Smaller amberjack can be found around oil rigs in 90 to 100 foot depths, but the larger fish will usually be over wrecks or rocks in 200 feet of water or more. A friend of mine got a 90-pound specimen on a billfish-trolling lure a few years ago, swinging around the Cerveza platform, 85 miles off Texas’ Gulfcoast, and just past the 100-fathom drop.
How To Hook ‘Em
Live or natural bait, such as pinfish, mullet and various grunts, accounts for a high percentage of monster amberjack. Circle hooks do an excellent job of setting themselves, especially when fishing the baits in extremely deep water.
When specifically targeting amberjack, most fishermen use live bait. Piggie perch—pinfish to some—are a very good bait, as are small blue runners, vermillion snapper and various species of grunt that can be caught on site. As mentioned earlier, live mullet brought from shore will also get their interest.
The terminal tackle for live-baiting AJs is fairly simple. Use a heavy mono leader—130# isn’t too much for the big boys—3 to 5 feet long. A large circle hook is tied to one end, and a strong swivel or loop knot to the other, with an egg sinker of appropriate weight for the depth and current sliding on the upper part of the leader. About midway, position a stop of some sort to keep the sinker away from the baited hook. A crimped leader sleeve, bead, lead-split shot, or a couple of overhand knots will do the trick.
Drop the live bait fairly slowly through the water column, especially if fishing at a rig. Amberjack might be feeding anywhere from the surface to just above the bottom. Since amberjack are aggressive feeders they will usually set the hook with their attack (and circle hooks are pretty much self-setting, at any rate). Some fishermen might choose to use braided cable for leader material instead of heavy mono, since a live bait fished in this manner could instead attract a shark, big king mackerel, or a wahoo.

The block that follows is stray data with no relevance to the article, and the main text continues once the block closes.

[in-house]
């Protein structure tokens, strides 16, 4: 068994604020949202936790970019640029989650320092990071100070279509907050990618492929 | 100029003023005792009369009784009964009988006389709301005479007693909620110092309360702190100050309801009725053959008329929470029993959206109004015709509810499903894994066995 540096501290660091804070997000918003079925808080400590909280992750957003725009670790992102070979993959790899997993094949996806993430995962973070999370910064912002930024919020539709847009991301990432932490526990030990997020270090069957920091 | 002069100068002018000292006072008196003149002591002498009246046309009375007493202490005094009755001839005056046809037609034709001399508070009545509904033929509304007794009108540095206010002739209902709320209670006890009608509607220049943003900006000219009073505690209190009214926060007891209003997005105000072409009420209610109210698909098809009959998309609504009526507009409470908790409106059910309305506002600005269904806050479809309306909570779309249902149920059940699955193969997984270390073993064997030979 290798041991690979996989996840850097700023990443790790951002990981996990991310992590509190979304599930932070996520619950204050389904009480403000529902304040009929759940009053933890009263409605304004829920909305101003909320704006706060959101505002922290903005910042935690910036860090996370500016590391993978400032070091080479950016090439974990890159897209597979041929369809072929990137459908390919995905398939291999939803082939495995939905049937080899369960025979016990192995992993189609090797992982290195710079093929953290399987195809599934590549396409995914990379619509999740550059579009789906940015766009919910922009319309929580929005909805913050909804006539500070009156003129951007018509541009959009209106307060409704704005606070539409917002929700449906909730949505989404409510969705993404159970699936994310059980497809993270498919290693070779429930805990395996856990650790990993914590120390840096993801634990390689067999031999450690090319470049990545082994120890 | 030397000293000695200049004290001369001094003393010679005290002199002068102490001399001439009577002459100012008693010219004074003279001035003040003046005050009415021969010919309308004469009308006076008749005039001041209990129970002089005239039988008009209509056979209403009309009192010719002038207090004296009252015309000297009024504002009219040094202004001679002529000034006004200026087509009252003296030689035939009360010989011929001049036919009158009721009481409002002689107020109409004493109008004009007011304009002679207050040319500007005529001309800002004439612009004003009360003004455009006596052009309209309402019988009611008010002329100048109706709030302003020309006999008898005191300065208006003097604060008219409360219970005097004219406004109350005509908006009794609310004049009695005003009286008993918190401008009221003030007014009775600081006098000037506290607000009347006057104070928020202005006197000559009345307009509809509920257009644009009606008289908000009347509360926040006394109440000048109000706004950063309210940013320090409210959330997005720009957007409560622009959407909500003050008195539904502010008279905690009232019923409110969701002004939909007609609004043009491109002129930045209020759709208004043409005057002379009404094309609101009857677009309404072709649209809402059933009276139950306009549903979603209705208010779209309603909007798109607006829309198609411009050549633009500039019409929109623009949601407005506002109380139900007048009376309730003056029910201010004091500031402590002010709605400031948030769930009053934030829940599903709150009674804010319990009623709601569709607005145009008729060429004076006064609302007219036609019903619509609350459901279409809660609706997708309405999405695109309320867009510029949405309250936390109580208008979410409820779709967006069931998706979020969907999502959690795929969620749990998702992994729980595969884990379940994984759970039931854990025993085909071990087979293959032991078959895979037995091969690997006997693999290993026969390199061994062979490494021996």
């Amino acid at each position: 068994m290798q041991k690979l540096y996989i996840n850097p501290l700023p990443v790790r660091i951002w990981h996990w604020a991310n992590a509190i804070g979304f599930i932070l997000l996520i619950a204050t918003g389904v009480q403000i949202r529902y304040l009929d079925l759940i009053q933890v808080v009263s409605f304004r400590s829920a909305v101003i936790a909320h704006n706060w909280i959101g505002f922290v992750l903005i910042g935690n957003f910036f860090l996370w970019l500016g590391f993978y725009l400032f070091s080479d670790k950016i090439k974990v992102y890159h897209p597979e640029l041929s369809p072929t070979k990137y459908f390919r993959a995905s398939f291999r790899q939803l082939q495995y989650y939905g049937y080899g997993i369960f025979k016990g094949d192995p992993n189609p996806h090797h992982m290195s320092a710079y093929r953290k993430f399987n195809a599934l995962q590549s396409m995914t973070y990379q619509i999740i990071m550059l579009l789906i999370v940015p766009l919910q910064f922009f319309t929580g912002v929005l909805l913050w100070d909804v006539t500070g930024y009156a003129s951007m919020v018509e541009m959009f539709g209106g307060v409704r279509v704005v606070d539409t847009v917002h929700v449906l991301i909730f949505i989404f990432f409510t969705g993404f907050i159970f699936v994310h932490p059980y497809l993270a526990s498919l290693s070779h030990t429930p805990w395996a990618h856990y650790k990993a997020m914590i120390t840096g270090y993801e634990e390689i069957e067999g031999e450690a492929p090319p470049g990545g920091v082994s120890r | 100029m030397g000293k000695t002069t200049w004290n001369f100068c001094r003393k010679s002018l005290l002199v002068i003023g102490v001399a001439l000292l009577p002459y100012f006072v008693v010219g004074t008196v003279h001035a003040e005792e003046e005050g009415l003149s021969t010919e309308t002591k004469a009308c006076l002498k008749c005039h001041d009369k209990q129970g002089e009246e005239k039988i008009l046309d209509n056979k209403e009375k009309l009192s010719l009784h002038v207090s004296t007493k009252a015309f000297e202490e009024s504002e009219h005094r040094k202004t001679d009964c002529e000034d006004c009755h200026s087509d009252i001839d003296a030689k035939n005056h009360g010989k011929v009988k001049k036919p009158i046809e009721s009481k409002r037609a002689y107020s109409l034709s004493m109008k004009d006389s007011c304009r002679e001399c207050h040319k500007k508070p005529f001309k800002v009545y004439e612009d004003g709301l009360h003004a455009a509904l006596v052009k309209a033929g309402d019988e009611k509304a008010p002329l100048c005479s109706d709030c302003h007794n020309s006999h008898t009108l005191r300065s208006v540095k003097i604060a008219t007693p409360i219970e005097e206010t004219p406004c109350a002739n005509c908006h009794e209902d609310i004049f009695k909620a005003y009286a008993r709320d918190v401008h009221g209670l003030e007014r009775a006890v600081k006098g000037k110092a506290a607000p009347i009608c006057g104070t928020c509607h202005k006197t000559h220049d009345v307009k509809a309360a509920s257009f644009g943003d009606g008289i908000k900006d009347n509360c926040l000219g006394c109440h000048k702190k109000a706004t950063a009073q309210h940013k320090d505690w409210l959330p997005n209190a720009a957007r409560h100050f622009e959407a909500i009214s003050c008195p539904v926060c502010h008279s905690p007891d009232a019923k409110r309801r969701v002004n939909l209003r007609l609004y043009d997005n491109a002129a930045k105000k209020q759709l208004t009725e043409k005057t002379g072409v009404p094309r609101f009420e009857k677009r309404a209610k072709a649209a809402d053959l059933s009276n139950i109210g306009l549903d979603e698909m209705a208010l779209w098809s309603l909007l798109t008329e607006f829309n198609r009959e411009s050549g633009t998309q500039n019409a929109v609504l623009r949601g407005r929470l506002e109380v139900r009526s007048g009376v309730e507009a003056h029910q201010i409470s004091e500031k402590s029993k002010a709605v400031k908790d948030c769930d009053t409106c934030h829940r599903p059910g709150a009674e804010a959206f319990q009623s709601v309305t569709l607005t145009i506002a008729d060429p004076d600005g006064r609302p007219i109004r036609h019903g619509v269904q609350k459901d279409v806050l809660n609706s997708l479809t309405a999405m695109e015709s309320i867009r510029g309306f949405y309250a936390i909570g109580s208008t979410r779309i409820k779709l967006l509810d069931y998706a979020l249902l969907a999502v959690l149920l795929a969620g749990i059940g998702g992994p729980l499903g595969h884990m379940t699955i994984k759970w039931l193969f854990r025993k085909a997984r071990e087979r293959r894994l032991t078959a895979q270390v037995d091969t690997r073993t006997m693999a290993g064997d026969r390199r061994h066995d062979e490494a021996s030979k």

Perhaps the most productive artificial lure is a large plastic grub fished vertically to allow the the tail to flutter down after a sharp ascent.
Amberjack will also hit a variety of artificial lures. The most productive offering in my home waters seems to be a huge version of the plastic “grubs” used for bass in freshwater. These twister-tailed bodies are fished on a heavy jighead with molded-in hooks, and pulled up and allowed to flutter down or retrieved slowly after a deep drop. Popular colors include white, yellow or chartreuse, or red and white. I mentioned amberjack hitting hooks baited for red snapper—usually with cut bait or whole fish like threadfin herring or cigar minnows—and I have also seen big AJs grab a hunk of bloody bonito meant for grouper.
Heavy fish require heavy tackle, and bruisers like amberjack will punish gear not up to the task. Standup rods in 50# class are probably the best choices for AJs, since the fast tip and strong butt allow maximum pressure to be exerted on the fish. A quality reel with either star or lever drag spooling a minimum of 300 yards of 50 to 80# mono will get the job done. (Big jacks tend to fight in close quarters and don't make long runs that would empty a reel.) A danger with standup gear is to choose a reel that is too heavy, which works to tire the angler as well as the fish. A standup harness and belt will be worth its weight in pre-collapse Enron stock when a heavy duty AJ takes the bait.
Right now the limits on amberjack in the Gulf of Mexico are one fish per angler, per day, with a 28-inch minimum length, measured from nose to the fork of the tail. Regardless of legal limits, it doesn’t take most anglers long to get all the big amberjack they want in one trip!